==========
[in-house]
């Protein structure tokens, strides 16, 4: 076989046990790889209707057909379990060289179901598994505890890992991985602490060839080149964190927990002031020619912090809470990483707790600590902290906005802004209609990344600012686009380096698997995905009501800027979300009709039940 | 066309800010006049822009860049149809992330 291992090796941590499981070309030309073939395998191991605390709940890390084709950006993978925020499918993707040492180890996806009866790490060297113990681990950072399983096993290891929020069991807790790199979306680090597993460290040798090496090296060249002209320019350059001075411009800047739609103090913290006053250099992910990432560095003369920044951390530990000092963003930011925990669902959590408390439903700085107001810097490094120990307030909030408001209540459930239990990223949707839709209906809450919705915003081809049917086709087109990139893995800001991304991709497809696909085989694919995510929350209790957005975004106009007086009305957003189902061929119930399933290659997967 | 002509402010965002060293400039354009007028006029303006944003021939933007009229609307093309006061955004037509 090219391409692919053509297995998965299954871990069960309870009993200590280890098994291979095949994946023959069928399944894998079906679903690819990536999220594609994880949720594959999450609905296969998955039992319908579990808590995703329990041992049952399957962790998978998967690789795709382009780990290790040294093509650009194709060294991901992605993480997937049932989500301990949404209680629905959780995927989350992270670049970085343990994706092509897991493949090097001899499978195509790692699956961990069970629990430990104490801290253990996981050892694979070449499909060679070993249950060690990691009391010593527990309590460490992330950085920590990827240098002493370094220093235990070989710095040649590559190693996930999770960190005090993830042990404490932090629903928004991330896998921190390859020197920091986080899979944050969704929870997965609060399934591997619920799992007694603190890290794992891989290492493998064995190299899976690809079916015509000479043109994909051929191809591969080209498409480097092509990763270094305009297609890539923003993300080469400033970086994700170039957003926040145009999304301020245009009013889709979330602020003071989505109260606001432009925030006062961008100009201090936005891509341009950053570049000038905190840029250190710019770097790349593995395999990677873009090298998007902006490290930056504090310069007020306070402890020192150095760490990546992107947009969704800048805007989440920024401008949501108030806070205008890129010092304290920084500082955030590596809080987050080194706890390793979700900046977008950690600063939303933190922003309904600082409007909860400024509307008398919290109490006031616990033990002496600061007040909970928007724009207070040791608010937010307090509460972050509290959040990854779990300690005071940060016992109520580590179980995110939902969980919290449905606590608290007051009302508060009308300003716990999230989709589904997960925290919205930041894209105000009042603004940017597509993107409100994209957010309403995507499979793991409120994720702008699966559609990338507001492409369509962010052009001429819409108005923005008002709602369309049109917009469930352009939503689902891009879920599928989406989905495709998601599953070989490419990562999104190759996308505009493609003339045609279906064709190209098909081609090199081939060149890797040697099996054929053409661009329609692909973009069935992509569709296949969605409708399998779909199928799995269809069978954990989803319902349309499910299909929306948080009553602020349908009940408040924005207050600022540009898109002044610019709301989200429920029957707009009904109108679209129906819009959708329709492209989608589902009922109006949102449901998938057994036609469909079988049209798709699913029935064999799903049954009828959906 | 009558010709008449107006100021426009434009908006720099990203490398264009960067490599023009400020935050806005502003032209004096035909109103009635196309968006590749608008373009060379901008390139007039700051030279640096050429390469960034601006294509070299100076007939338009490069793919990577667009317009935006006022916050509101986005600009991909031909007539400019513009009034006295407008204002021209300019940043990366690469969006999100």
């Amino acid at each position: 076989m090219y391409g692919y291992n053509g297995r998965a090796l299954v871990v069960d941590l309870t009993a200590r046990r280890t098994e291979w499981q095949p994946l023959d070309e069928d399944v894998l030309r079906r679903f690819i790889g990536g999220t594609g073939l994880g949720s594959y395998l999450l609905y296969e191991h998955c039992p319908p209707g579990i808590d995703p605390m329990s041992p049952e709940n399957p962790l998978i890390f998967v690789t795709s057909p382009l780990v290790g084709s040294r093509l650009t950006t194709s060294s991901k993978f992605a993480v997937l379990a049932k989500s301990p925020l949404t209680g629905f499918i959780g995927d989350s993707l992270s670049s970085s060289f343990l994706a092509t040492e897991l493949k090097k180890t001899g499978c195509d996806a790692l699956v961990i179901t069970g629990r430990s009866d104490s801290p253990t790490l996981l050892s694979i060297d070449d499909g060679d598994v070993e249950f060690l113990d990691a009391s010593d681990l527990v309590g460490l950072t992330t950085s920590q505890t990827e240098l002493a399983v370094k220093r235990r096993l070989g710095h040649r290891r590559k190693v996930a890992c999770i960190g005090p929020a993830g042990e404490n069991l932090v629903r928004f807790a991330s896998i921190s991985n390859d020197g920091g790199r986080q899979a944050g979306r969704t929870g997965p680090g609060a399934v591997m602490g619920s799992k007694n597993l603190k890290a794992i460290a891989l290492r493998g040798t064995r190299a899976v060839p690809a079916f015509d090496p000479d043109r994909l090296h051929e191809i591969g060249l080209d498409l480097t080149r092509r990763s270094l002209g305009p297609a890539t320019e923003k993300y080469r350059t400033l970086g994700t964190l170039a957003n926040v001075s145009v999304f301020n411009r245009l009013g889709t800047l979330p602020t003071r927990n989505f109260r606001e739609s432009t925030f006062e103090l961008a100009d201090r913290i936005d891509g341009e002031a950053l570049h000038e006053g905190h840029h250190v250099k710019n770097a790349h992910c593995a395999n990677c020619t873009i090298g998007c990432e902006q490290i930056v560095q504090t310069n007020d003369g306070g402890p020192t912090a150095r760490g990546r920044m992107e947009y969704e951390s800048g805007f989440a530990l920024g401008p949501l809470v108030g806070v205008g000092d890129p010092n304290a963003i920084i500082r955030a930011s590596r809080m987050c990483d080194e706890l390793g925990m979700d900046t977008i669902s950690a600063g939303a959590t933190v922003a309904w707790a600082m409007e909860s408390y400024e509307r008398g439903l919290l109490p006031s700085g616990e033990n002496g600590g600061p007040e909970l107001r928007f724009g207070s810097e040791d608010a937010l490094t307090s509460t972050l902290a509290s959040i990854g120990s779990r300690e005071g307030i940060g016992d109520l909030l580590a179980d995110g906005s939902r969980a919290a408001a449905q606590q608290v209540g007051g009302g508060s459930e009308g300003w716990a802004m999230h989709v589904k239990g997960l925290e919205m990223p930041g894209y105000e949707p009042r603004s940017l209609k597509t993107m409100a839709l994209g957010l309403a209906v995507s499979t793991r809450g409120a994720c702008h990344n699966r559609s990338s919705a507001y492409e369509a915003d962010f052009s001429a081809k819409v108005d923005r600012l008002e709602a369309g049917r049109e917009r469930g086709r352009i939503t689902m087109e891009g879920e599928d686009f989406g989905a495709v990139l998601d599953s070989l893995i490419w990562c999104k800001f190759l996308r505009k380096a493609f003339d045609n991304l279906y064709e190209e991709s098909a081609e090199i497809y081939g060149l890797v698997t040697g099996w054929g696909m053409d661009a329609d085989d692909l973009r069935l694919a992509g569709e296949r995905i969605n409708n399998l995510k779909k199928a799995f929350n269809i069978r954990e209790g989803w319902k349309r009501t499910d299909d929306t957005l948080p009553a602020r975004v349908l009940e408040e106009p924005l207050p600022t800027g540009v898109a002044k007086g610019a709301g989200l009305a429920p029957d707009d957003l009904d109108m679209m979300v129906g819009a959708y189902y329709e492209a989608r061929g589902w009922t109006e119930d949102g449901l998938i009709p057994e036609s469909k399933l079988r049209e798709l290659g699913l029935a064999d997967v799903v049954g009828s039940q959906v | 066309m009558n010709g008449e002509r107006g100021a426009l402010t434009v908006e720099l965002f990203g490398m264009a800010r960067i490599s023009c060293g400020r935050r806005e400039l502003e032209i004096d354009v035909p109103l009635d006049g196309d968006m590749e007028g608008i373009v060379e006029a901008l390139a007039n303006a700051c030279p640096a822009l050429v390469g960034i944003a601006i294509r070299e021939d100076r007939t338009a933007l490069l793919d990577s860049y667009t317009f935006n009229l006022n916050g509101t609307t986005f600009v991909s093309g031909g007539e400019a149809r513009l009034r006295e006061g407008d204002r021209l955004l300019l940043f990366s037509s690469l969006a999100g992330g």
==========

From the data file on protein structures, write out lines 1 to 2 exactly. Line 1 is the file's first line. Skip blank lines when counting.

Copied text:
[in-house]
């Protein structure tokens, strides 16, 4: 076989046990790889209707057909379990060289179901598994505890890992991985602490060839080149964190927990002031020619912090809470990483707790600590902290906005802004209609990344600012686009380096698997995905009501800027979300009709039940 | 066309800010006049822009860049149809992330 291992090796941590499981070309030309073939395998191991605390709940890390084709950006993978925020499918993707040492180890996806009866790490060297113990681990950072399983096993290891929020069991807790790199979306680090597993460290040798090496090296060249002209320019350059001075411009800047739609103090913290006053250099992910990432560095003369920044951390530990000092963003930011925990669902959590408390439903700085107001810097490094120990307030909030408001209540459930239990990223949707839709209906809450919705915003081809049917086709087109990139893995800001991304991709497809696909085989694919995510929350209790957005975004106009007086009305957003189902061929119930399933290659997967 | 002509402010965002060293400039354009007028006029303006944003021939933007009229609307093309006061955004037509 090219391409692919053509297995998965299954871990069960309870009993200590280890098994291979095949994946023959069928399944894998079906679903690819990536999220594609994880949720594959999450609905296969998955039992319908579990808590995703329990041992049952399957962790998978998967690789795709382009780990290790040294093509650009194709060294991901992605993480997937049932989500301990949404209680629905959780995927989350992270670049970085343990994706092509897991493949090097001899499978195509790692699956961990069970629990430990104490801290253990996981050892694979070449499909060679070993249950060690990691009391010593527990309590460490992330950085920590990827240098002493370094220093235990070989710095040649590559190693996930999770960190005090993830042990404490932090629903928004991330896998921190390859020197920091986080899979944050969704929870997965609060399934591997619920799992007694603190890290794992891989290492493998064995190299899976690809079916015509000479043109994909051929191809591969080209498409480097092509990763270094305009297609890539923003993300080469400033970086994700170039957003926040145009999304301020245009009013889709979330602020003071989505109260606001432009925030006062961008100009201090936005891509341009950053570049000038905190840029250190710019770097790349593995395999990677873009090298998007902006490290930056504090310069007020306070402890020192150095760490990546992107947009969704800048805007989440920024401008949501108030806070205008890129010092304290920084500082955030590596809080987050080194706890390793979700900046977008950690600063939303933190922003309904600082409007909860400024509307008398919290109490006031616990033990002496600061007040909970928007724009207070040791608010937010307090509460972050509290959040990854779990300690005071940060016992109520580590179980995110939902969980919290449905606590608290007051009302508060009308300003716990999230989709589904997960925290919205930041894209105000009042603004940017597509993107409100994209957010309403995507499979793991409120994720702008699966559609990338507001492409369509962010052009001429819409108005923005008002709602369309049109917009469930352009939503689902891009879920599928989406989905495709998601599953070989490419990562999104190759996308505009493609003339045609279906064709190209098909081609090199081939060149890797040697099996054929053409661009329609692909973009069935992509569709296949969605409708399998779909199928799995269809069978954990989803319902349309499910299909929306948080009553602020349908009940408040924005207050600022540009898109002044610019709301989200429920029957707009009904109108679209129906819009959708329709492209989608589902009922109006949102449901998938057994036609469909079988049209798709699913029935064999799903049954009828959906 | 009558010709008449107006100021426009434009908006720099990203490398264009960067490599023009400020935050806005502003032209004096035909109103009635196309968006590749608008373009060379901008390139007039700051030279640096050429390469960034601006294509070299100076007939338009490069793919990577667009317009935006006022916050509101986005600009991909031909007539400019513009009034006295407008204002021209300019940043990366690469969006999100």